Faith in the Body

INTRODUCTION: Today we are starting a short series on Paul’s letter to Philemon. We’ll use a different perspective each day to examine the issues at stake in this short epistle.


Paul’s job as the first missionary was to spread the gospel and equip local leaders to build the church on sound theology. But he also had to navigate a wide variety of regional laws, politics, and culture. Keep in mind, Paul worked in a society built on military strength and the rule of law, supported by an economy of 60 million slaves. Furthermore, Greco-Roman household codes gave total authority within homes to patriarchs. Women, children, and slaves were subservient to the household patriarch, and any challenges to this cultural arrangement would have been revolutionary. In today’s passage, we see what happens when Paul befriends a runaway slave who just so happens to be the property of a local church leader.

  • When has your view of someone needed to change to accommodate a new reality?


1:1 Paul, a prisoner for Christ Jesus, and Timothy our brother,

To Philemon our beloved fellow worker and Apphia our sister and Archippus our fellow soldier, and the church in your house:

Grace to you and peace from God our Father and the Lord Jesus Christ.

I thank my God always when I remember you in my prayers, because I hear of your love and of the faith that you have toward the Lord Jesus and for all the saints, and I pray that the sharing of your faith may become effective for the full knowledge of every good thing that is in us for the sake of Christ. For I have derived much joy and comfort from your love, my brother, because the hearts of the saints have been refreshed through you.

Accordingly, though I am bold enough in Christ to command you to do what is required,yet for love’s sake I prefer to appeal to you—I, Paul, an old man and now a prisoner also for Christ Jesus— 10 I appeal to you for my child, Onesimus, whose father I became in my imprisonment. 11 (Formerly he was useless to you, but now he is indeed useful to you and to me.) 12 I am sending him back to you, sending my very heart. 13 I would have been glad to keep him with me, in order that he might serve me on your behalf during my imprisonment for the gospel, 14 but I preferred to do nothing without your consent in order that your goodness might not be by compulsion but of your own accord. 15 For this perhaps is why he was parted from you for a while, that you might have him back forever,16 no longer as a bondservant but more than a bondservant, as a beloved brother—especially to me, but how much more to you, both in the flesh and in the Lord.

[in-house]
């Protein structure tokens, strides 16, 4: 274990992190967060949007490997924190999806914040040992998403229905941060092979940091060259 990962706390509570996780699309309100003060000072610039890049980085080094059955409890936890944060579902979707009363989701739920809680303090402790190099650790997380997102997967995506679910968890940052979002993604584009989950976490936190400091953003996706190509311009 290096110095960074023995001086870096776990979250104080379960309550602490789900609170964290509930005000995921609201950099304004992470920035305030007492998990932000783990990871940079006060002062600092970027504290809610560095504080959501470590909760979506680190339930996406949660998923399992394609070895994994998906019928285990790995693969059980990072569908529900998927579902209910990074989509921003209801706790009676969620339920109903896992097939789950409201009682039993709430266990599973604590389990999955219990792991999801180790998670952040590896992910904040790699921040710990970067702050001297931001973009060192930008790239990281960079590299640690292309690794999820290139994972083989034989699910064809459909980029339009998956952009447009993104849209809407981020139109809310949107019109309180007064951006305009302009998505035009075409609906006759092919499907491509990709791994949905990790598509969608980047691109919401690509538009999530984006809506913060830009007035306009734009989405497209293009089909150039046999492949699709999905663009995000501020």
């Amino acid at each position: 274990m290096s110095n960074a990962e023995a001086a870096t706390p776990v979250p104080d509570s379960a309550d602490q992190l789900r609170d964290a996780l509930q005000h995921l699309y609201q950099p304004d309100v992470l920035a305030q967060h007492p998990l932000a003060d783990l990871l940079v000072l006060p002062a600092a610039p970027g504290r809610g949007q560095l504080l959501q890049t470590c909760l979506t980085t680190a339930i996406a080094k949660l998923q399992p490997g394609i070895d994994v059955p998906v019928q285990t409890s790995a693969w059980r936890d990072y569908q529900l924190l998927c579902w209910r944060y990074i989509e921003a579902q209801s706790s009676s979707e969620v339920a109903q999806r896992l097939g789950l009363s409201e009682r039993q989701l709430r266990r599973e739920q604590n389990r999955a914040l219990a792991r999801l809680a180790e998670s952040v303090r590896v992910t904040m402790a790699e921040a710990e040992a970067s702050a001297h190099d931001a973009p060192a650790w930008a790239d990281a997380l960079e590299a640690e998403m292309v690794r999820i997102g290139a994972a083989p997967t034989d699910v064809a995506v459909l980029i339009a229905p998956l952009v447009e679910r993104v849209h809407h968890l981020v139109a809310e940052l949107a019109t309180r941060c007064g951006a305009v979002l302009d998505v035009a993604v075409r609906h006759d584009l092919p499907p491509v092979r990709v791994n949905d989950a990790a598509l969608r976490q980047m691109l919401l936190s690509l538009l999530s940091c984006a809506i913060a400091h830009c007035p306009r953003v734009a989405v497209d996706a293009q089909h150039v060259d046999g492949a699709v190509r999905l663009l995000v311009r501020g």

17 So if you consider me your partner, receive him as you would receive me. 18 If he has wronged you at all, or owes you anything, charge that to my account. 19 I, Paul, write this with my own hand: I will repay it—to say nothing of your owing me even your own self.20 Yes, brother, I want some benefit from you in the Lord. Refresh my heart in Christ.

21 Confident of your obedience, I write to you, knowing that you will do even more than I say. 22 At the same time, prepare a guest room for me, for I am hoping that through your prayers I will be graciously given to you.

23 Epaphras, my fellow prisoner in Christ Jesus, sends greetings to you, 24 and so do Mark, Aristarchus, Demas, and Luke, my fellow workers.

25 The grace of the Lord Jesus Christ be with your spirit.


  1. To whom was Paul writing and what was the nature of their relationship (vss. 1-7)?
  2. What was Philemon’s relationship to Onesimus (vs. 16)? How did Paul describe his own relationship with Onesimus (vss. 10-12)?
  3. What was the central command Paul gave to Philemon in verses 15-18? What change in status would this result in for Onesimus?
  4. Who is Jesus challenging you to see and treat as a beloved brother or sister in Christ? What is required of you to see this person differently?


Paul wasn’t trying to change the massive institution of slavery in Rome by helping one runaway slave escape his master; rather, he demonstrated how Jesus can transform every person and change every relationship despite cultural standards. For Paul to ask Philemon to recognize Onesimus as something other than a slave was a radical move motivated by a new understanding of people and relationships that came with faith in Jesus. He gently guided Philemon on how to accept Onesimus, but ultimately he put the power in the hands of the church to act like the church. Paul empowered the body to live in light of the gospel. Today, that empowerment and responsibility is still upon us.

  • Ask God to show you where cultural norms or expectations are limiting the way you engage with others. Ask him to transform those relationships and to give you eyes to see as he sees.